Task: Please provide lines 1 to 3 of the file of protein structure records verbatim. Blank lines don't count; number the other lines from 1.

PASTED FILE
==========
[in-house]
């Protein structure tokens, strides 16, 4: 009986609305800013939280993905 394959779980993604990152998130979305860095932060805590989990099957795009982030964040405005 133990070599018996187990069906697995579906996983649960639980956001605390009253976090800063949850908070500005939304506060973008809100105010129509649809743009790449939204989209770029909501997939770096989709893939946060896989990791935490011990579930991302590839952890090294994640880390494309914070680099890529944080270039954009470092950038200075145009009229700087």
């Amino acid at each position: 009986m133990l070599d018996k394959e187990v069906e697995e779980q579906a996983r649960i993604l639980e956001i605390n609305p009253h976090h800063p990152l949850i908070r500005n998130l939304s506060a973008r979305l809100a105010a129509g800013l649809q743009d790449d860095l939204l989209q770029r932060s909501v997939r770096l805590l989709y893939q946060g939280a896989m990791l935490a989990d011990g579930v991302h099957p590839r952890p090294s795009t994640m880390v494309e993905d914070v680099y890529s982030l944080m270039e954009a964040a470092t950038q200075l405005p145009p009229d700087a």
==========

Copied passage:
[in-house]
């Protein structure tokens, strides 16, 4: 009986609305800013939280993905 394959779980993604990152998130979305860095932060805590989990099957795009982030964040405005 133990070599018996187990069906697995579906996983649960639980956001605390009253976090800063949850908070500005939304506060973008809100105010129509649809743009790449939204989209770029909501997939770096989709893939946060896989990791935490011990579930991302590839952890090294994640880390494309914070680099890529944080270039954009470092950038200075145009009229700087």
């Amino acid at each position: 009986m133990l070599d018996k394959e187990v069906e697995e779980q579906a996983r649960i993604l639980e956001i605390n609305p009253h976090h800063p990152l949850i908070r500005n998130l939304s506060a973008r979305l809100a105010a129509g800013l649809q743009d790449d860095l939204l989209q770029r932060s909501v997939r770096l805590l989709y893939q946060g939280a896989m990791l935490a989990d011990g579930v991302h099957p590839r952890p090294s795009t994640m880390v494309e993905d914070v680099y890529s982030l944080m270039e954009a964040a470092t950038q200075l405005p145009p009229d700087a």